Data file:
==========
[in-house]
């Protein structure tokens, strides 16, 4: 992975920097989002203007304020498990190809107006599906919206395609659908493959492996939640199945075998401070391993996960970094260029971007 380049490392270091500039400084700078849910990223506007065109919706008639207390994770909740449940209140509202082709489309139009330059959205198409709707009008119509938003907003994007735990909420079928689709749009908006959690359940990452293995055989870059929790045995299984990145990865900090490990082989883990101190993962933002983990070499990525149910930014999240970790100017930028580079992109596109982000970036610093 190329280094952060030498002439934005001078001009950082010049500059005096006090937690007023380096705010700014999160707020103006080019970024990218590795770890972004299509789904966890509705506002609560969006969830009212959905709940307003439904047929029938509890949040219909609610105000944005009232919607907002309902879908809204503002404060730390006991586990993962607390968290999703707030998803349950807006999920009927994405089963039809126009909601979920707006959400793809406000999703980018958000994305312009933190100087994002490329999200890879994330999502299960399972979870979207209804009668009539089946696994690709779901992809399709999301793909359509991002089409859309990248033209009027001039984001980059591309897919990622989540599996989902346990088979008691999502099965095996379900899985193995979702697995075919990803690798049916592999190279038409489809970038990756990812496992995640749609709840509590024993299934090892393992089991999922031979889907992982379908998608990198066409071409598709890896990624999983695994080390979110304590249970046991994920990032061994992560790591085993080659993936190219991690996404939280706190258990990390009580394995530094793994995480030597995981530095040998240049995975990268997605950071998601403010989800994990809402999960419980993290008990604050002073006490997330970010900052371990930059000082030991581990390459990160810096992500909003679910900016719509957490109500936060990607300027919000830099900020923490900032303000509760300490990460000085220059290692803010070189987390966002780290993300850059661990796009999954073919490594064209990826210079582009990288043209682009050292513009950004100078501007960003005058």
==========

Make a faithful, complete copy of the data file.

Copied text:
[in-house]
């Protein structure tokens, strides 16, 4: 992975920097989002203007304020498990190809107006599906919206395609659908493959492996939640199945075998401070391993996960970094260029971007 380049490392270091500039400084700078849910990223506007065109919706008639207390994770909740449940209140509202082709489309139009330059959205198409709707009008119509938003907003994007735990909420079928689709749009908006959690359940990452293995055989870059929790045995299984990145990865900090490990082989883990101190993962933002983990070499990525149910930014999240970790100017930028580079992109596109982000970036610093 190329280094952060030498002439934005001078001009950082010049500059005096006090937690007023380096705010700014999160707020103006080019970024990218590795770890972004299509789904966890509705506002609560969006969830009212959905709940307003439904047929029938509890949040219909609610105000944005009232919607907002309902879908809204503002404060730390006991586990993962607390968290999703707030998803349950807006999920009927994405089963039809126009909601979920707006959400793809406000999703980018958000994305312009933190100087994002490329999200890879994330999502299960399972979870979207209804009668009539089946696994690709779901992809399709999301793909359509991002089409859309990248033209009027001039984001980059591309897919990622989540599996989902346990088979008691999502099965095996379900899985193995979702697995075919990803690798049916592999190279038409489809970038990756990812496992995640749609709840509590024993299934090892393992089991999922031979889907992982379908998608990198066409071409598709890896990624999983695994080390979110304590249970046991994920990032061994992560790591085993080659993936190219991690996404939280706190258990990390009580394995530094793994995480030597995981530095040998240049995975990268997605950071998601403010989800994990809402999960419980993290008990604050002073006490997330970010900052371990930059000082030991581990390459990160810096992500909003679910900016719509957490109500936060990607300027919000830099900020923490900032303000509760300490990460000085220059290692803010070189987390966002780290993300850059661990796009999954073919490594064209990826210079582009990288043209682009050292513009950004100078501007960003005058």